Health Department pulls back proposed addition to vaccine list


CASPER — Citing challenges posed by the coronavirus pandemic, the state Department of Health has withdrawn a proposal to add a new vaccine to the required list for school children.

The Health Department announced the change Thursday. The proposed changes would’ve made the meningococcal vaccine — which protects against what an expert called a “devastating” and life-threatening disease — a requirement for attendance in public schools. The proposal would’ve also clarified other school requirements and provider agreements.

The department said in its statement that it would reintroduce the proposal “at an appropriate time in a manner that considers the ongoing COVID-19 pandemic response.”

“With (the pandemic) consideration in mind, as well as ... hearing concerns from our school partners we did not feel this was the right time to implement a new school requirement,” Health Department spokeswoman Kim Deti said in an email. “We feel strongly the meningococcal vaccine together with the ACIP-recommended vaccines are extremely important. They help protect individuals and also our loved ones and our communities as a whole.”

The addition of the vaccine had become a politicized issue late last year, when the state Republican Party backed a resolution opposing the addition of the vaccine. Dr. Joseph McGinley, who lead the Natrona County party, called that decision “embarrassing,” “dangerous” and “irresponsible.” Gov. Mark Gordon told the Star-Tribune in a statement late last year that he “appreciated” the interest from the public in the vaccine requirements and said he would review the rules.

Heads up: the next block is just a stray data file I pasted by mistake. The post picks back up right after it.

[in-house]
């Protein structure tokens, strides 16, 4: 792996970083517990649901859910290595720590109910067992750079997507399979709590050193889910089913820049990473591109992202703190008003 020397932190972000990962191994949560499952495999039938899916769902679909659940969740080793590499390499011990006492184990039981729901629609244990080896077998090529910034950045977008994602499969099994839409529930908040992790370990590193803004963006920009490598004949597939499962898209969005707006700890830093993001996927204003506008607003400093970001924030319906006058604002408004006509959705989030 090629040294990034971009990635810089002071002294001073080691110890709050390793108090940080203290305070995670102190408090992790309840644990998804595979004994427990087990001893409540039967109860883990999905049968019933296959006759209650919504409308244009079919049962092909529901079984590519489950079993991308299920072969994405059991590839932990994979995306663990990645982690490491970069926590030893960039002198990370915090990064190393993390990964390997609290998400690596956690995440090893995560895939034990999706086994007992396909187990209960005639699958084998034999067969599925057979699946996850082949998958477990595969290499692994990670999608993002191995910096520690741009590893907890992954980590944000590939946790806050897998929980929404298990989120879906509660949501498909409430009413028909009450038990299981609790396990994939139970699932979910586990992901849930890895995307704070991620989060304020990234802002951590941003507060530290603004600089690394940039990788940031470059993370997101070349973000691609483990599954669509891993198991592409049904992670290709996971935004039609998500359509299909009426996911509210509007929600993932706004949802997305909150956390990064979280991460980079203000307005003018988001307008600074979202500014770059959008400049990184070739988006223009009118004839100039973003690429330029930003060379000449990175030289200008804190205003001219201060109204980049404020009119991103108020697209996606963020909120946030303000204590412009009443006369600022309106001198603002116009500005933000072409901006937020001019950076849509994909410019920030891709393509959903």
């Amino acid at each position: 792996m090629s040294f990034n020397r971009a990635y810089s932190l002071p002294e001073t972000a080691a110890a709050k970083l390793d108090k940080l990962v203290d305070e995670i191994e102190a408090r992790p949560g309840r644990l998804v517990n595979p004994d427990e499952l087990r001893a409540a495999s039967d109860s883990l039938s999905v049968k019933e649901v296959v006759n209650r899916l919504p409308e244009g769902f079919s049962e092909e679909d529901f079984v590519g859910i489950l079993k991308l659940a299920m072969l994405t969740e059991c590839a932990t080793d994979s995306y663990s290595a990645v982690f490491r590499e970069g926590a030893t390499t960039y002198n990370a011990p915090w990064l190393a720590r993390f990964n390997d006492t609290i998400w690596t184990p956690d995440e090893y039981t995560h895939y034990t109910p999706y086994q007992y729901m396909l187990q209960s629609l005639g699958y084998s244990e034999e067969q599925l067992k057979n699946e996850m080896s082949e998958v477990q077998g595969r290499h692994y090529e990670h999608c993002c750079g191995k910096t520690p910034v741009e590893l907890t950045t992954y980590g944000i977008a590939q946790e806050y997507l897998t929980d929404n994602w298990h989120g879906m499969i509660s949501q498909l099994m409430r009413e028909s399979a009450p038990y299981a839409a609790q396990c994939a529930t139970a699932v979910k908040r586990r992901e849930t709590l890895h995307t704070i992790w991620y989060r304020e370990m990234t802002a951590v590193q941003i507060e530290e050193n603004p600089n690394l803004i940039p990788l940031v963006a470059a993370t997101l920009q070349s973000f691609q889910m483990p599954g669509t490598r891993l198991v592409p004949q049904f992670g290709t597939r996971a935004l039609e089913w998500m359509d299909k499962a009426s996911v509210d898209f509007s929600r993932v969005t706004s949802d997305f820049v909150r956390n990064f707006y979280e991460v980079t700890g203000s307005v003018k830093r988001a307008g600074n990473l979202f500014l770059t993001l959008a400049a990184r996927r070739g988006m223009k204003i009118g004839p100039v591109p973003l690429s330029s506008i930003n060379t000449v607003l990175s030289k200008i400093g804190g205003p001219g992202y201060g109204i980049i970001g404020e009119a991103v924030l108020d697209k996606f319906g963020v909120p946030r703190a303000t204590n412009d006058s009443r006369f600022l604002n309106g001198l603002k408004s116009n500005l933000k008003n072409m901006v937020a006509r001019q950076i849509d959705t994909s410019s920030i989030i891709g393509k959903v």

On Thursday, Gordon’s spokesman told the Star-Tribune in an email that the governor “supports the Department of Health’s decision in light of COVID-19 and the challenge of implementing the rule changes before the start of the school year.”

A leading national vaccine expert who spoke to the Star-Tribune in December said the vaccine was “highly safe” and a “miracle” that would protect teenagers from a “horrible death.”

The state Republican Party wasn’t the only one who opposed the addition of the vaccine. A lobbying and anti-vaccine group called Wyoming Health Freedom has been an active and frequent critic of the changes and of vaccine requirements in general. The group has more than 1,100 followers on Facebook, which includes Gillette Republican Rep. Scott Clem, who has also taken a critical stance on vaccine requirements.

The group lobbied against the new vaccine requirements. It’s also posted to its Facebook page linking the roll out of 5G cell service to the spread of the coronavirus, a debunked conspiracy theory. Last week, the state posted a notice that the group was delinquent on its tax status.

Wyoming Health Freedom has also shared inflammatory posts to its page. These posts are frequently about vaccines but have also included two images comparing House Speaker Steve Harshman to a Nazi because he didn’t introduce a bill that would’ve barred hospitals from declining to see unvaccinated patients.

Early Thursday afternoon, Wyoming Health Freedom posted a link to the Health Department’s announcement. Before the link was posted, the Star-Tribune sent a request for comment to the group’s Facebook page. The request was seen, according to Facebook, but no member of the group responded Thursday.

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